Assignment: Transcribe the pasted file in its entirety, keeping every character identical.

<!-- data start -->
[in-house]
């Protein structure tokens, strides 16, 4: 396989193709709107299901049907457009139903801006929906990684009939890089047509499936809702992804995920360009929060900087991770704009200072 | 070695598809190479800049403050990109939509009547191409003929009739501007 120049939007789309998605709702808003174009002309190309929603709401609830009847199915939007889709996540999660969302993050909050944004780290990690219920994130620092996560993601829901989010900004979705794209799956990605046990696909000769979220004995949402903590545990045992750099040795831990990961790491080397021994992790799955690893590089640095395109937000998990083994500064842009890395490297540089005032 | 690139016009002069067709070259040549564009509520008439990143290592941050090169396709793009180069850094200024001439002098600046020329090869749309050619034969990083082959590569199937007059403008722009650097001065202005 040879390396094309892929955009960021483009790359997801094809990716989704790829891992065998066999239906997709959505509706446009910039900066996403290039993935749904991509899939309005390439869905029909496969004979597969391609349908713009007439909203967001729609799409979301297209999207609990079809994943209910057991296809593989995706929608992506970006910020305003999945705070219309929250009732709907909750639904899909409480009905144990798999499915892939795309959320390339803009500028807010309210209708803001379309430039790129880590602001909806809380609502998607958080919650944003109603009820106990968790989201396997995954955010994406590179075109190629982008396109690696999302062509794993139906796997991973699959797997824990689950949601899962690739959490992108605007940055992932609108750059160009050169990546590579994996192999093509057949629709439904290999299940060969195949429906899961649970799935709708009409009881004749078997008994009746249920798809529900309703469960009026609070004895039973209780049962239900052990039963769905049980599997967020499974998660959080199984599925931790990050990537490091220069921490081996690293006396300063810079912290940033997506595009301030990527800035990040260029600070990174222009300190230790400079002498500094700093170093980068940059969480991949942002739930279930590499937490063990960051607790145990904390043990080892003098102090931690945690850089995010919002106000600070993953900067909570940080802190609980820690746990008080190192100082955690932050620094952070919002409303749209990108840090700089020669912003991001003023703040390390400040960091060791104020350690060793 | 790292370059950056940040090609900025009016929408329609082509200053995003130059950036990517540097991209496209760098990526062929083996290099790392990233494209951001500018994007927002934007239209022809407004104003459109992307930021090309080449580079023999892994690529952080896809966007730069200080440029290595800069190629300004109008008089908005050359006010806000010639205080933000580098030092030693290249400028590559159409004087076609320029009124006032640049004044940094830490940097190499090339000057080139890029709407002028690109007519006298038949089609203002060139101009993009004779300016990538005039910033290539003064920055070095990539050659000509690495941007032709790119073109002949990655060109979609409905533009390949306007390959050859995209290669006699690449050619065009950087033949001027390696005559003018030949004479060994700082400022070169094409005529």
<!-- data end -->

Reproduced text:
[in-house]
């Protein structure tokens, strides 16, 4: 396989193709709107299901049907457009139903801006929906990684009939890089047509499936809702992804995920360009929060900087991770704009200072 | 070695598809190479800049403050990109939509009547191409003929009739501007 120049939007789309998605709702808003174009002309190309929603709401609830009847199915939007889709996540999660969302993050909050944004780290990690219920994130620092996560993601829901989010900004979705794209799956990605046990696909000769979220004995949402903590545990045992750099040795831990990961790491080397021994992790799955690893590089640095395109937000998990083994500064842009890395490297540089005032 | 690139016009002069067709070259040549564009509520008439990143290592941050090169396709793009180069850094200024001439002098600046020329090869749309050619034969990083082959590569199937007059403008722009650097001065202005 040879390396094309892929955009960021483009790359997801094809990716989704790829891992065998066999239906997709959505509706446009910039900066996403290039993935749904991509899939309005390439869905029909496969004979597969391609349908713009007439909203967001729609799409979301297209999207609990079809994943209910057991296809593989995706929608992506970006910020305003999945705070219309929250009732709907909750639904899909409480009905144990798999499915892939795309959320390339803009500028807010309210209708803001379309430039790129880590602001909806809380609502998607958080919650944003109603009820106990968790989201396997995954955010994406590179075109190629982008396109690696999302062509794993139906796997991973699959797997824990689950949601899962690739959490992108605007940055992932609108750059160009050169990546590579994996192999093509057949629709439904290999299940060969195949429906899961649970799935709708009409009881004749078997008994009746249920798809529900309703469960009026609070004895039973209780049962239900052990039963769905049980599997967020499974998660959080199984599925931790990050990537490091220069921490081996690293006396300063810079912290940033997506595009301030990527800035990040260029600070990174222009300190230790400079002498500094700093170093980068940059969480991949942002739930279930590499937490063990960051607790145990904390043990080892003098102090931690945690850089995010919002106000600070993953900067909570940080802190609980820690746990008080190192100082955690932050620094952070919002409303749209990108840090700089020669912003991001003023703040390390400040960091060791104020350690060793 | 790292370059950056940040090609900025009016929408329609082509200053995003130059950036990517540097991209496209760098990526062929083996290099790392990233494209951001500018994007927002934007239209022809407004104003459109992307930021090309080449580079023999892994690529952080896809966007730069200080440029290595800069190629300004109008008089908005050359006010806000010639205080933000580098030092030693290249400028590559159409004087076609320029009124006032640049004044940094830490940097190499090339000057080139890029709407002028690109007519006298038949089609203002060139101009993009004779300016990538005039910033290539003064920055070095990539050659000509690495941007032709790119073109002949990655060109979609409905533009390949306007390959050859995209290669006699690449050619065009950087033949001027390696005559003018030949004479060994700082400022070169094409005529």